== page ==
A recruiter’s relationship with their position’s respective hiring manager is essential to how successful the hiring process functions within a company. A hiring manager that has lost trust in their cleared recruiter is a sure and fast way to lead to a toxic work environment, low morale, and unhappy customers.
How to Lose a Hiring Manager’s Trust in 10 Days
Trust is important – especially when you’re operating on tight timelines. The last thing everyone wants are strained relationships to navigate in the recruiting and hiring process. So here are 10 ways you could be sabotaging your relationship with the hiring manager.
1. Asking questions about your opening that are laid out in the RFP / PWS.
The first step to filling an open billet is reading about the customer requirements in the Request for Proposal or Performance Work Statement. Once you’ve nailed down those requirements, you should be able to outline a job description and ask for additional details on the day to day from the hiring manager.
2. Not knowing who the prospective candidate will report to.
If you’re new to the company, we get it. You may not know the company hierarchy quite yet. But if you’ve been working through proposal efforts and funded contracts for some time, you should know offhand which hiring manager / program lead handles IT, S&T, intelligence contracts, etc.
3. Sending unqualified candidates to submit to prime or government customer.
If a hiring manager receives candidates that don’t meet the basic requirements over and over again, they are going to expect more candidates that don’t meet the basic requirements and easily lose trust in your capabilities. It also makes you look a bit scattered if the prime or customer is evaluating candidates who clearly aren’t a good fit.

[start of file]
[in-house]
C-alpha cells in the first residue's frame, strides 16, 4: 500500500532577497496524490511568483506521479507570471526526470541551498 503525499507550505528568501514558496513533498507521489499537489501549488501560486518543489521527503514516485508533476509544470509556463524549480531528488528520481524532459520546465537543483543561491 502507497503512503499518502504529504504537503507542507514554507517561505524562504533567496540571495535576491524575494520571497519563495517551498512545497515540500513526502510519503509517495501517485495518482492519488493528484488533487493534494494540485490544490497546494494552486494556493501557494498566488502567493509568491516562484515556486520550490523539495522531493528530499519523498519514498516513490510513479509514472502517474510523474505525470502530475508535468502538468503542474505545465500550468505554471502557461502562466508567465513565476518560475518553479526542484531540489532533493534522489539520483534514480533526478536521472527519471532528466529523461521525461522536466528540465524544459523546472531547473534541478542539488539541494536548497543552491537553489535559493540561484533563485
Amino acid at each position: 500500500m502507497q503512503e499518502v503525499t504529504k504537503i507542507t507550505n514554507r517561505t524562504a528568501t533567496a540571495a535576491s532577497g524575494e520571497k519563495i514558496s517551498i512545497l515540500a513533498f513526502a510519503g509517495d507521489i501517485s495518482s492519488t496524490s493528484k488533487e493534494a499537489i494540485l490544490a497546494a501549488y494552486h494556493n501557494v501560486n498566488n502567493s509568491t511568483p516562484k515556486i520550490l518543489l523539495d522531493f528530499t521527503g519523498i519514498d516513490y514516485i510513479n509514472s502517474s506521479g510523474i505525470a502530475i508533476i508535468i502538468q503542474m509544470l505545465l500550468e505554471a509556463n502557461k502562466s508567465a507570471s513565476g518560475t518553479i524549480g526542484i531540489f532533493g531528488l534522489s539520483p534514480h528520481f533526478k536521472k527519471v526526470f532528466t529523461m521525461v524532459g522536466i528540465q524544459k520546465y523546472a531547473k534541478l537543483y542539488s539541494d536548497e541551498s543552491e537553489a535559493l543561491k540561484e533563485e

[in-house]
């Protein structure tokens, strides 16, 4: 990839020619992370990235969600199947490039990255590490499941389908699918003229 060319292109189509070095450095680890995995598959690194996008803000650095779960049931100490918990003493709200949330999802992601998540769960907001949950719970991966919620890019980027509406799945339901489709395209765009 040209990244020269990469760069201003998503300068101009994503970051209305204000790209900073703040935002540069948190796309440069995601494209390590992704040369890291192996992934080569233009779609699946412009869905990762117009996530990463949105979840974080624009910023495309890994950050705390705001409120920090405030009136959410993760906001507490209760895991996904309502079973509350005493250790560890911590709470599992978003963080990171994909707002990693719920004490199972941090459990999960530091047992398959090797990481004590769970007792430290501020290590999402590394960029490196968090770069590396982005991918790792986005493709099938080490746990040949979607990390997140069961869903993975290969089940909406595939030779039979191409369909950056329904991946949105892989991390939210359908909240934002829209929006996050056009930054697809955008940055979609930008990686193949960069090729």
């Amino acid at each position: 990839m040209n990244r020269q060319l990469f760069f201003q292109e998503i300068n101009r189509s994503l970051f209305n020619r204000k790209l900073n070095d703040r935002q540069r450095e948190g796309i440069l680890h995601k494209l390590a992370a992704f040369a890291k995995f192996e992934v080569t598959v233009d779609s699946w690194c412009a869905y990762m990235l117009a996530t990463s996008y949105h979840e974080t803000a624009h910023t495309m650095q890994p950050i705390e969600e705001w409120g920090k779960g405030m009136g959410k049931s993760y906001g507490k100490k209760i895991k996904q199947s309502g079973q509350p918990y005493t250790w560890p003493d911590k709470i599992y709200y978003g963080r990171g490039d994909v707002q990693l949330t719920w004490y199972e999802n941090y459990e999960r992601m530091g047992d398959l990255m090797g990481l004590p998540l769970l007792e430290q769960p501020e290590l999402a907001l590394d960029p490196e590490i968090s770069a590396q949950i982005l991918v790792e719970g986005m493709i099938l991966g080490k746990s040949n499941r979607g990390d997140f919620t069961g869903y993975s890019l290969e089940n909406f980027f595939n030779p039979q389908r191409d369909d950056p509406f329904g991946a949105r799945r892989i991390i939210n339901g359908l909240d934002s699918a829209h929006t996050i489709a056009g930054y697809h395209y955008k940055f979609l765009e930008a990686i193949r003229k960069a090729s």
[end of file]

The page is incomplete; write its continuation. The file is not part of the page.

4. Sending candidates before you verify their clearance.
If a security clearance is a basic requirement, you should be verifying it with your Facility Security Officer (FSO) before the resume gets into anyone else’s hands. Otherwise it’s just a waste of time.
5. Sending candidates that constantly ghost you.
Sometimes a recruiter can’t help if a candidate ghosts them. But if it happens over and over again, it could speak to your communication tactics.
6. Sending candidates that have not agreed on the salary terms.
Again, just a waste of time. If a candidate has a hard range that they are working with, you want to ensure that they fit within the position range before moving forward in the hiring process.
7. Sending candidates who constantly quit.
If you send a few candidates to your hiring manager who you eventually bring on board but just end up quitting, perhaps you are not fully explaining the role and the day to day to candidates during the interview process. A recruiter may not learn this from a PWS, but that is what team leads or hiring managers are for!
8. Avoiding communication updates on the status of vacancies.
Recruiters should be sending weekly updates of where they are at in filling open billets. If a hiring manager has to constantly hound you for updates, you aren’t communicating with the greater internal team enough.
9. Providing the same excuses (or excuses in general) for why a position remains unfilled.
No one likes excuses. If you’re running into obstacles, bounce some ideas off of other recruiters in the industry. Your hiring manager could just deem you as a complainer if they hear “but the salary is just way too low!” one more time…
10. Ghosting your Hiring Manager in a time crunch.
With people working from home becoming the norm across the board, it’s important to stay engaged while you’re teleworking from another location. If a hiring manager can’t pop into your office for an update, make sure you are communicating enough and are available online if they need you.
“Trust is built with consistency” -Lincoln Chafee
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